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Industrial Revolution; a rapid development in industry; specifically the development which took place in England in the late eighteenth and early nineteenth centuries, chiefly owing to the introduction of new or improved machinery and large-scale production methods.
The Industrial Revolution is not simply an acceleration of economic growth, but an acceleration of growth because of, and through, economic and social transformation.
Whoever says Industrial Revolution says cotton. When we think of it, we see, like the
contemporary foreign visitors to England, the new and revolutionary city of Manchester,
which multiplied tenfold in size between 1760 and 1830 (from 17,000 to 180,000
inhabitants), where ‘we observe hundreds of five- and six-storied factories, each with a
towering chimney by its side, which exhales black coal vapour’; which proverbially thought
today what England would think tomorrow, and gave its name to the school of liberal
economics that dominated the world. And there can be no doubt that this perspective is
right. The British Industrial Revolution was by no means only cotton, or Lancashire, or
even textiles, and cotton lost its primacy within it after a couple of generations. Yet cotton
was the pacemaker of industrial change, and the basis of the first regions which could bot
have existed but for industrialization, and which expressed a new firm of society,
industrial capitalism, based on a new form of production, the ‘factory’. Other towns were
smoky and filled with steam-engines in 1830, though not to anything like the same extent as
the cotton towns—in 1838 Manchester and Salford possessed almost three times as much
steampower as Birmingham—but they were not towns dominated by factories until the
second half of the century, if then.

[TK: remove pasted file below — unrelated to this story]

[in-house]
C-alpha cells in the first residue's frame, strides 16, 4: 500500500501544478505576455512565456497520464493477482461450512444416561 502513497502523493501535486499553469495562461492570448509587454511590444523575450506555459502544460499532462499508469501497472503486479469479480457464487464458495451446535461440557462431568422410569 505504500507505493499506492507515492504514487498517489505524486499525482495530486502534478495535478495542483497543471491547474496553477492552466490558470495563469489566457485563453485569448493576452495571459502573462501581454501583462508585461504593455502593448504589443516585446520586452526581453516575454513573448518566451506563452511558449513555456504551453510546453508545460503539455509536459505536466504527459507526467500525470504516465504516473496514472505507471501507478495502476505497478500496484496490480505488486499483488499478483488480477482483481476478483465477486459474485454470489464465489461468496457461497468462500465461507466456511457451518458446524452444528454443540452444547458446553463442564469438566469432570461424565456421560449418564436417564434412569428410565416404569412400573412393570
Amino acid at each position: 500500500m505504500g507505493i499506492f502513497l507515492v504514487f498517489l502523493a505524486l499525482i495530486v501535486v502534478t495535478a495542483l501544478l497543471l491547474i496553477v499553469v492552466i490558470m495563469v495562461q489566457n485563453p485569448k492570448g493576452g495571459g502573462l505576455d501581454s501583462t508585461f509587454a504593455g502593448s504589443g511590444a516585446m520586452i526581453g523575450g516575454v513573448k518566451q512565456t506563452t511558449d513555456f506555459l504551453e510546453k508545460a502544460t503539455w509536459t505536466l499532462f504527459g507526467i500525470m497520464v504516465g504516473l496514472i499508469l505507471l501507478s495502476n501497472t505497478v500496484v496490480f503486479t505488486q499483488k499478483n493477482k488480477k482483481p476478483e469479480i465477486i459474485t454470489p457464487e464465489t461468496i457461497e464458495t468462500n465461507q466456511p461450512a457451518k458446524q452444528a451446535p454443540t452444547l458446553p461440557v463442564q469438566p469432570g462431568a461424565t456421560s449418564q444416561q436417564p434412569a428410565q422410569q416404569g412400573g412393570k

Languedoc Canal connects the Mediterranean with the Bay of Biscay. 240 miles long, with 100 locks, 3 major aqueducts, 1 tunnel, and a summit reservoir. The largest canal project between Roman times and the nineteenth century. Jethro Tull’s mechanical (seed) sower permits large-scale planting in rows, for easier cultivation between the rows. Abraham Darby uses coke to smelt iron ore, replacing wood and charcoal as fuel. Thomas Newcomen builds first commercially successful steam engine. Able to keep deep coal mines clear of water. First significant power source other than wind and water. John Kay’s flying shuttle. First threshing machine. James Brindley’s Bridgewater Canal opens. Barges carry coal from Worsley to Manchester. James Hargreaves invents the spinning jenny, automating weaving the warp (in the weaving of cloth). Arkwright’s "water" (powered) frame automates the weft. Bridgewater Canal extended to the Mersey, thus connecting with Liverpool. Its success kicks off extensive canal construction ("canal mania"). Watt’s first efficient steam engine, much more efficient than the Newcomen. Grand Trunk Canal establishes a cross-England route connecting the Mersey to the Trent and connecting the industrial Midlands to the ports of Bristol, Liverpool, and Hull. First steam powered mills. Crompton’s "mule" combines Hargreaves’ and Arkwright’s machines, fully automating the weaving process. Arkwright puts a Watt engine in the Albion cotton mill, Blackfriars Bridge, London. Cartwright builds a power loom. Thames-Severn Canal links the Thames to the Bristol Channel. William Murdock (James Watt’s assistant) lights his home with coal gas. Eli Whitney develops his cotton gin (a device to clean raw cotton). Thomas Telford builds his two great iron aqueducts, over the Dee and the Cierog valleys. Robert Trevithick demonstrates a steam locomotive. Caledonian Ship Canal cuts clear across Scotland via the Great Glen. Robert Fulton’s Clermont first successful steamboat. Luddite riots: laborers attack factories and break up the machines they fear will replace them. Faraday demonstrates electro-magnetic rotation, the principle of the electric motor. Marc Brunel invents a tunnelling shield, making subaqueous tunnelling possible. Brunel builds the first subaqueous tunnel, under the Thames. Berkeley Ship Canal connects Sharpness (on the Severn) to Gloucester. Manchester–Liverpool railway begins first regular commercial rail service. Faraday discovers electro-magnetic current, making possible generators and electric engines. Charles Babbage develops his analytic engine--the forerunner of the computer. Fox Talbot produces photographs. Morse develops the telegraph and Morse Code. Great Western--first ocean-going steamship. Daguerre perfects the Daguerrotype. Fox Talbot introduces photographic paper. Great Britain--first large, iron, screw-propelled steamship. Commercial use of Morse’s telegraph (Baltimore to Washington). Pneumatic tire patented First telegraph cable laid under the Channel. Monier develops reinforced concrete. Petrol (gasoline) refining first used. Natural Science Honours School established at Oxford. Singer invents first practical sewing machine. Natural Sciences Tripos at Cambridge. Bessemer invents steel converter. Regius Chair of Technology founded at Edinburgh. W.H. Perkin produces aniline dyes, permitting brightly colored cottons. Pasteur experiments with fermentation. First Trans-Atlantic Cable completed Cathode rays discovered. Charles Darwin, The Origin of Species. Edwin Drake strikes oil in Pennsylvania. Etienne Lenoir demonstrates the first successful gasoline engine. Science degrees at University of London. Siemens-Martin open hearth process (along with the Bessemer converter) makes steel available in bulk. Steel begins to replace iron in building: steel framing and reinforced concrete make possible "curtain-wall" architecture--i.e., the skyscraper. Alfred Nobel produces dynamite, the first high explosive which can be safely handled. Christopher Sholes invents the Remington typewriter. James Clerk Maxwell states the laws of electro-magnetic radiation Bell invents the telephone. Edison invents the phonograph. Microphone invented. Edison invents the incandescent lamp.